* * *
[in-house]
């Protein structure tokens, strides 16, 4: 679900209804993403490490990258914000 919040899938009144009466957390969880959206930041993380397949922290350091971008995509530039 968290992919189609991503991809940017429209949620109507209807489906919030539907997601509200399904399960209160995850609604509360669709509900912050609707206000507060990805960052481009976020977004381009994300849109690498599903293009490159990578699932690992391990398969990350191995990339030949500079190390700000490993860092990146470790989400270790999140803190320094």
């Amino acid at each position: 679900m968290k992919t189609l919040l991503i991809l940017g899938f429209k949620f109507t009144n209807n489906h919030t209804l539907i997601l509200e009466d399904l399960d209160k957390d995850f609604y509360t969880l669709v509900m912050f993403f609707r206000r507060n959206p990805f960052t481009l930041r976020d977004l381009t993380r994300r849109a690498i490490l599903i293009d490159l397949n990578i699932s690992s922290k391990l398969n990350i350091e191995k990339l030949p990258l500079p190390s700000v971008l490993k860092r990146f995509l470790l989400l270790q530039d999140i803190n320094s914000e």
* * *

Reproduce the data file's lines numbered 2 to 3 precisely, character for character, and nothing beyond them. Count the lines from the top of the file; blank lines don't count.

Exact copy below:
């Protein structure tokens, strides 16, 4: 679900209804993403490490990258914000 919040899938009144009466957390969880959206930041993380397949922290350091971008995509530039 968290992919189609991503991809940017429209949620109507209807489906919030539907997601509200399904399960209160995850609604509360669709509900912050609707206000507060990805960052481009976020977004381009994300849109690498599903293009490159990578699932690992391990398969990350191995990339030949500079190390700000490993860092990146470790989400270790999140803190320094």
């Amino acid at each position: 679900m968290k992919t189609l919040l991503i991809l940017g899938f429209k949620f109507t009144n209807n489906h919030t209804l539907i997601l509200e009466d399904l399960d209160k957390d995850f609604y509360t969880l669709v509900m912050f993403f609707r206000r507060n959206p990805f960052t481009l930041r976020d977004l381009t993380r994300r849109a690498i490490l599903i293009d490159l397949n990578i699932s690992s922290k391990l398969n990350i350091e191995k990339l030949p990258l500079p190390s700000v971008l490993k860092r990146f995509l470790l989400l270790q530039d999140i803190n320094s914000e």